How does Goldman get away with it again and again? Is it simply bribery? Well, we don’t call it bribes in advanced economies, since big fish typically have more complicated and indirect ways of rewarding people who help them out, but it amounts to the same thing. Or do they have the five by seven glossies on people in key positions of influence?
The latest sighting is in Private Eye, courtesy Michael Thomas. This is comparatively penny-ante stuff compared to other instances of Goldman winning at the expense of the general public. Here, the firm engaged in what is politely called a tax avoidance scheme:
The scheme concerned an offshore “employee benefit trust” used to pay bonuses to Goldman’s London bankers, who for secrecy reasons are employed by a British Virgin Islands company called Goldman Sachs Services Ltd. In London they legally work on secondment to UK-based Goldman Sachs International. The trust, it was planned, would enable the bank and its bankers to avoid national insurance running to £23m through a convoluted share purchase arrangement.
So the Goldman staffers underpaid the taxman by £23 million.
21 other companies tried the same trick. HM Revenue & Customs got settlements from all of them in 2005 in large measure because court decisions on employee benefit trusts came down in favor of the government. But Goldman tried to wriggle out of it:
Goldman, by contrast, hung out on the technicality that HMRC was pursuing its UK company for the NIC when it should have gone for the BVI one. That required Goldman to claim that the BVI company had a UK “presence”, an argument that collapsed embarrassingly at a tribunal hearing in December 2009 when HMRC produced a letter from Goldman’s tax director, Mike Housden, claiming – in order not to incur a corporation tax charge – that the BVI company did no business at all in the UK!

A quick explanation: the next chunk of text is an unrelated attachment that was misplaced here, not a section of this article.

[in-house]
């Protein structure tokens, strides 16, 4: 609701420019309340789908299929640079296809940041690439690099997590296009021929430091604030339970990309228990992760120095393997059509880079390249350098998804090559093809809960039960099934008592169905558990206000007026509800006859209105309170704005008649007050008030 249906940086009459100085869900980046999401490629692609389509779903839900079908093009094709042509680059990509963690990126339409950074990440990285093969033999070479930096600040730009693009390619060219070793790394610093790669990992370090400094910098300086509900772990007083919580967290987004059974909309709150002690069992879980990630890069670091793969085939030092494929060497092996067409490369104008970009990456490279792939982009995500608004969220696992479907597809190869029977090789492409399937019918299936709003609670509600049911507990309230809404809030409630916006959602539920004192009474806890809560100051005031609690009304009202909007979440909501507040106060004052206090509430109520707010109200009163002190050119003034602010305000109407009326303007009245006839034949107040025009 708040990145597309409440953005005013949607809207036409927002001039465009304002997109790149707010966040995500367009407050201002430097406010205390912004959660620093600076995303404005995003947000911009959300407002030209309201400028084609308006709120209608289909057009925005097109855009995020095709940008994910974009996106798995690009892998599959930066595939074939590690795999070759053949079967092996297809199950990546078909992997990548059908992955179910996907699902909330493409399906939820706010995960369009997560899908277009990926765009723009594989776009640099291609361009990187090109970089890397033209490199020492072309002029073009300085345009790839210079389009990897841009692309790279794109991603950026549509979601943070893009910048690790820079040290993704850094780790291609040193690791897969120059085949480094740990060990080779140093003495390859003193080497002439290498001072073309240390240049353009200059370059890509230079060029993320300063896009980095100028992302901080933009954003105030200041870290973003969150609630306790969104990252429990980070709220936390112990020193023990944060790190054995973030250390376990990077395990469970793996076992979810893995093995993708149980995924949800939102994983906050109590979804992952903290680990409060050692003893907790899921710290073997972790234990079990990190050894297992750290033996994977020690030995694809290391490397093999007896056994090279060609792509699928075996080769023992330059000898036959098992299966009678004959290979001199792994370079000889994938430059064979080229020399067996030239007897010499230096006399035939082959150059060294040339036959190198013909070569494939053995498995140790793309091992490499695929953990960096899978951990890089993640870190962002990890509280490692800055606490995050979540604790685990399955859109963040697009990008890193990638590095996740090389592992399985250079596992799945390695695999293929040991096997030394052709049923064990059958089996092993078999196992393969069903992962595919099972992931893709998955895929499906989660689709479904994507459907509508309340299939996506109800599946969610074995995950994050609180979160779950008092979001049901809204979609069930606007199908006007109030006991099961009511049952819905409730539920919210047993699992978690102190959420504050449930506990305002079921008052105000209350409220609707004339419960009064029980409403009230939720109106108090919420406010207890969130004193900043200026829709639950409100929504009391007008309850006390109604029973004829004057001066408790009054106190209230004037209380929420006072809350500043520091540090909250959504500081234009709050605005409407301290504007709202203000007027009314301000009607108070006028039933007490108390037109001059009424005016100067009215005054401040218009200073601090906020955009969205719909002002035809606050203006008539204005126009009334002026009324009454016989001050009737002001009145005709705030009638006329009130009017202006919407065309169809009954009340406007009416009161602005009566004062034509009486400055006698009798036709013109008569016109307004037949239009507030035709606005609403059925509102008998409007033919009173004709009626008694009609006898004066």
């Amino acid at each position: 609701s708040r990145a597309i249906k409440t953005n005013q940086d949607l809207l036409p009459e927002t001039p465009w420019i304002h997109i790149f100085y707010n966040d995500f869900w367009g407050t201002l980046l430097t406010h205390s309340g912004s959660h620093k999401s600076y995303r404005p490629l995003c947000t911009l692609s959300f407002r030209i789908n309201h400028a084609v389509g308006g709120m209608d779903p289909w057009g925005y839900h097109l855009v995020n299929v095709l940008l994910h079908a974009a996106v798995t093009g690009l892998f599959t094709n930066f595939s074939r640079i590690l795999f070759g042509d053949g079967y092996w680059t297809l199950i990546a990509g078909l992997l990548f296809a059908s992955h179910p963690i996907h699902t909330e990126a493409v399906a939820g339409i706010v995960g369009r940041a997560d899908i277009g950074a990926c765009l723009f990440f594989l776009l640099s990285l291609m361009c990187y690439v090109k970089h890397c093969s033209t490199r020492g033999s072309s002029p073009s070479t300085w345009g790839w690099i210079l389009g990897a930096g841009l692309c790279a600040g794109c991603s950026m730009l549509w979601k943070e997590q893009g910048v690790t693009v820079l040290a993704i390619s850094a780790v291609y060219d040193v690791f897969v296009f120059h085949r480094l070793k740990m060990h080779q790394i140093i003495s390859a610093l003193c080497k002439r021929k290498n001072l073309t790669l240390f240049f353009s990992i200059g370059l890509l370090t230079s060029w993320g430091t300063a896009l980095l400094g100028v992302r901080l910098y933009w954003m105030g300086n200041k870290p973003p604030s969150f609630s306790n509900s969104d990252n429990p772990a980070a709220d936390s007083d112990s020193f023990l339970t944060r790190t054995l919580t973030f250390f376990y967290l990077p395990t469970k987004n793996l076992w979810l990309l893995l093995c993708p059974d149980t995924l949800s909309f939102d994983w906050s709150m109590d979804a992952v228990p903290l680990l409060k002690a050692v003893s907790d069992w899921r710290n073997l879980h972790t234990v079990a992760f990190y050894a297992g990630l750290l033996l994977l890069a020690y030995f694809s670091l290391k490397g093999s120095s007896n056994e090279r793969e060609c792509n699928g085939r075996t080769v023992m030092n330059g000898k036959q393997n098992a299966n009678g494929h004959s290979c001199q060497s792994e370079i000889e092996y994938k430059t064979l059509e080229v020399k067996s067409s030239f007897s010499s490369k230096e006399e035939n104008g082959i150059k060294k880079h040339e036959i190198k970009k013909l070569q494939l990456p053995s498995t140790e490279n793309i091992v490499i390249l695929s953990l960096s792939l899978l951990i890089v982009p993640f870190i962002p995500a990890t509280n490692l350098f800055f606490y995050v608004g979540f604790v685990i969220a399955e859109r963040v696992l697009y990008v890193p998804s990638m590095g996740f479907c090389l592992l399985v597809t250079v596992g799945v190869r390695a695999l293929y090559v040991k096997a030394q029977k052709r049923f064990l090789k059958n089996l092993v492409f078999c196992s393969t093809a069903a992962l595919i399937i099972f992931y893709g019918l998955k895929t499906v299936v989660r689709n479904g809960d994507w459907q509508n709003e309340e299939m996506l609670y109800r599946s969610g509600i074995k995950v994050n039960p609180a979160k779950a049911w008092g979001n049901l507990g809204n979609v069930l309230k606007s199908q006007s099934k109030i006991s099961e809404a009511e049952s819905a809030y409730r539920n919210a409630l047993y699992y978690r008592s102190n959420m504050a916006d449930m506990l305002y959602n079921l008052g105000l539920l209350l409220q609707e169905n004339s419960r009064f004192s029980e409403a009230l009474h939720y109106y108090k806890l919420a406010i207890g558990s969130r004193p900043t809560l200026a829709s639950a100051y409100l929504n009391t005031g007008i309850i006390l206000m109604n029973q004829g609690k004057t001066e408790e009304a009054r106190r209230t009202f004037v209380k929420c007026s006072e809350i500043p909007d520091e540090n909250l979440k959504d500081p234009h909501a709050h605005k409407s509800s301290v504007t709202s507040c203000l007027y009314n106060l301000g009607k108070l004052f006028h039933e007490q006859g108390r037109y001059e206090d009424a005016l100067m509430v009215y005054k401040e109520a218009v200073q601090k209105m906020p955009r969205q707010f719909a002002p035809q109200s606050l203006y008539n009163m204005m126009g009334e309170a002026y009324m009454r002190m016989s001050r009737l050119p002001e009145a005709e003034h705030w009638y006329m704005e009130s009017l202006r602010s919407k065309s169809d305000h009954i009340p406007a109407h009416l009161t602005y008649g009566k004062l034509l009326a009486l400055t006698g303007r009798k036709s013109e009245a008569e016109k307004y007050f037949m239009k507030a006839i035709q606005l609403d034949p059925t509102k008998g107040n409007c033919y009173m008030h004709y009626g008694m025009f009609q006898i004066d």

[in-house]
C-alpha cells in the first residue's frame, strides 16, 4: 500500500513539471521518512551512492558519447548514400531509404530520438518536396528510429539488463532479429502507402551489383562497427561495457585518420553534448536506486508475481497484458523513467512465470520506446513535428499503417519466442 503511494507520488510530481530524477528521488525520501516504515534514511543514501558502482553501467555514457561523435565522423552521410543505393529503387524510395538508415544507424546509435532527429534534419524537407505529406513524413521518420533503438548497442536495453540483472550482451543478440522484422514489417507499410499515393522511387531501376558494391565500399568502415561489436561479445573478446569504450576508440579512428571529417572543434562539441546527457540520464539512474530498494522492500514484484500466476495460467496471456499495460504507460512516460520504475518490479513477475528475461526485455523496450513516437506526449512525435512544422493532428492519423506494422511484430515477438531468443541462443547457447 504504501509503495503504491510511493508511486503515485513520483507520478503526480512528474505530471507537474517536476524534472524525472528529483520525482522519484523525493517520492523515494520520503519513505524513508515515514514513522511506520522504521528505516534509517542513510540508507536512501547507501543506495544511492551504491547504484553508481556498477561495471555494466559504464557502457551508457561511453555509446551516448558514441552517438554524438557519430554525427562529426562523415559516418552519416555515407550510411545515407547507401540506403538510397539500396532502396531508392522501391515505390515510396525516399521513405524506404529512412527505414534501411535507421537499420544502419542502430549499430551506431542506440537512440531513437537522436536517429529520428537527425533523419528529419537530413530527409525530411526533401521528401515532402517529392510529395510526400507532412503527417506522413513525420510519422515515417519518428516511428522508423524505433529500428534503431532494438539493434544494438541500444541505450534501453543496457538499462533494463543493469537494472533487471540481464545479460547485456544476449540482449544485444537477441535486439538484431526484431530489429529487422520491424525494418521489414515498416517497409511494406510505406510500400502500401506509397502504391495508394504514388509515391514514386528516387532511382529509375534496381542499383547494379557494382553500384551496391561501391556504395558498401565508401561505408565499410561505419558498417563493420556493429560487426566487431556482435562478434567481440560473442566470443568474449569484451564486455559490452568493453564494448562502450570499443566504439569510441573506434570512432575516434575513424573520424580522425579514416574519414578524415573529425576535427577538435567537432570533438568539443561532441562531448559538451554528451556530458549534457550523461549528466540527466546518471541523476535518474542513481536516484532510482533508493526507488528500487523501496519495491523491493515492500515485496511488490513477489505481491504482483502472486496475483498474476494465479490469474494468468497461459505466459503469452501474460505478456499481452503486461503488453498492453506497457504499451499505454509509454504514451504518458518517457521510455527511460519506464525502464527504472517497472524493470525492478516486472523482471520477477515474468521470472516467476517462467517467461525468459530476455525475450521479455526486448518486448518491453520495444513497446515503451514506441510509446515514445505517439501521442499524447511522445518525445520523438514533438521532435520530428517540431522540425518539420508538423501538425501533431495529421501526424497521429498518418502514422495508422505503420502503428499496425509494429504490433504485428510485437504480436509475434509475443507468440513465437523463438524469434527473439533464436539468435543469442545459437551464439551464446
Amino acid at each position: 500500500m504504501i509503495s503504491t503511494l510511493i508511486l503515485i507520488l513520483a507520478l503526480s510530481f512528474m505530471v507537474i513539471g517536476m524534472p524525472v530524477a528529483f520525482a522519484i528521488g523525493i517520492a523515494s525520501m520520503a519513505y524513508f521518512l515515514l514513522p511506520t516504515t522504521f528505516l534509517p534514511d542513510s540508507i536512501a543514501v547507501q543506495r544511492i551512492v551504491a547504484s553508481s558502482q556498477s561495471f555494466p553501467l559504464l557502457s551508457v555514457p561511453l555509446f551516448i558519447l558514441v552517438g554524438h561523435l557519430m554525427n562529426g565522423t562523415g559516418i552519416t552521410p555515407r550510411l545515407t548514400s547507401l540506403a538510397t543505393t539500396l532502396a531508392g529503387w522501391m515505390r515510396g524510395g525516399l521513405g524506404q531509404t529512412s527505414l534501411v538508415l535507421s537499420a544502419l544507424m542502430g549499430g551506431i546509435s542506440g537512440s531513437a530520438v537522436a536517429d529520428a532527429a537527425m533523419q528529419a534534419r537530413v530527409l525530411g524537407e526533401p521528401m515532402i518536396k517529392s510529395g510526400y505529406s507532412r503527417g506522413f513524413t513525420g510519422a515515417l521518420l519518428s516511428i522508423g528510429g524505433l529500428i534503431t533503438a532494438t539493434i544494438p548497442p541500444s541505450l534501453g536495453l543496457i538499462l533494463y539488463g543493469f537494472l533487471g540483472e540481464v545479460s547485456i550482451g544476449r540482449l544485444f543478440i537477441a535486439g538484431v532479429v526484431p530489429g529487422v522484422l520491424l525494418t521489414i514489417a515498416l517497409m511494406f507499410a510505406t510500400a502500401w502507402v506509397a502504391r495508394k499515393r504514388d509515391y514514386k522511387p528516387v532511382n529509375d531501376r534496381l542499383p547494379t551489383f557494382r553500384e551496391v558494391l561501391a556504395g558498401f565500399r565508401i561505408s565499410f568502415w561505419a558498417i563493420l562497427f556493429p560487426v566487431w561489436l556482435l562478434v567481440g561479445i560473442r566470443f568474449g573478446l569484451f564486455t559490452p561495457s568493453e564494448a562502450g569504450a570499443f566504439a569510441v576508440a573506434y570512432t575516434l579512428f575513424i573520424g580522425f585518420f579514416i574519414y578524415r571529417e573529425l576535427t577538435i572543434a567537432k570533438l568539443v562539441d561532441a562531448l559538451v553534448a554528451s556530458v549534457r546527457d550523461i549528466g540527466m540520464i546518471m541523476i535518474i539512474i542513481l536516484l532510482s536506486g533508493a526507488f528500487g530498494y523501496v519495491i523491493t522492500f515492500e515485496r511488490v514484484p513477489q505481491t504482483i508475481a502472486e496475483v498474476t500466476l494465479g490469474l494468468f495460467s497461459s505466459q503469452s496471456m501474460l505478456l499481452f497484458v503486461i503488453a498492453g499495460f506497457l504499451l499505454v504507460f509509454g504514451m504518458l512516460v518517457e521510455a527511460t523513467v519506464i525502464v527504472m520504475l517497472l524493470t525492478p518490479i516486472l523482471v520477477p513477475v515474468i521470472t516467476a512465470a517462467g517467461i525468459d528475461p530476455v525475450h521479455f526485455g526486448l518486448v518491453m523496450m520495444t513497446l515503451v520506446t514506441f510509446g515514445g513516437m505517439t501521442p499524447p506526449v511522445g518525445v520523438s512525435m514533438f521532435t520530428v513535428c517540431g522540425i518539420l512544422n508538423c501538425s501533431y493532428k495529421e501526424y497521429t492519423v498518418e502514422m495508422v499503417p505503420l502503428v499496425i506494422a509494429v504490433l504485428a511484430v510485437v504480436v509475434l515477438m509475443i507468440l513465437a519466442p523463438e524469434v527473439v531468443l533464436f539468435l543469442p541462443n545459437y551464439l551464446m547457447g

So Goldman clearly owes that £23 million plus interest from 2005, which is roughly an additional £20 million. As important, the HMRC had implemented the policy in 2007 of “litigation and settlement strategy” which translates into: “If our legal advice is strong, do not accept settlements for less than 100 percent of the tax and interest due”. And the advice they had gotten from outside counsel on the Goldman case was that their position was very strong.
So…the new head of HMRC, Dave Hartnett, lets Goldman slip the noose. Per Private Eye:
Papers seen by the Eye reveal that Hartnett personally “shook hands” on a deal over a long-running dispute concerning a tax avoidance scheme going back to 2002, without consulting HMRC lawyers (as he didn’t over Vodafone), and in the process unlawfully letting the US bank off around £20m.
Despite some consternation among the lawyers, the deal went through:
When HMRC’s lawyers, led by general counsel Anthony Inglese, met to discuss the deal in December after Hartnett had presented it as a fait accompli to HMRC’s “high risk corporates” board, there was unanimous disapproval since it breached both the law and HMRC’s own policies. But somehow, rather than point this out to Hartnett or anybody else, Inglese approved the settlement.
Private Eye wonders what winks and nods were involved:
The cushy settlement may or may not be related to a simple entry on Dave Hartnett’s hospitality register for May 2009 which shows that, as the dispute raged, he took “supper” at “Goldman Sachs office”.
UK Uncut is not going to get very far if people like Hartnett and Inglese are permitted to ride roughshod over official policy and allow rich bankers to pay less than they owe. I hope the organization takes note and includes craven and possibly complicit officials in its campaign targets.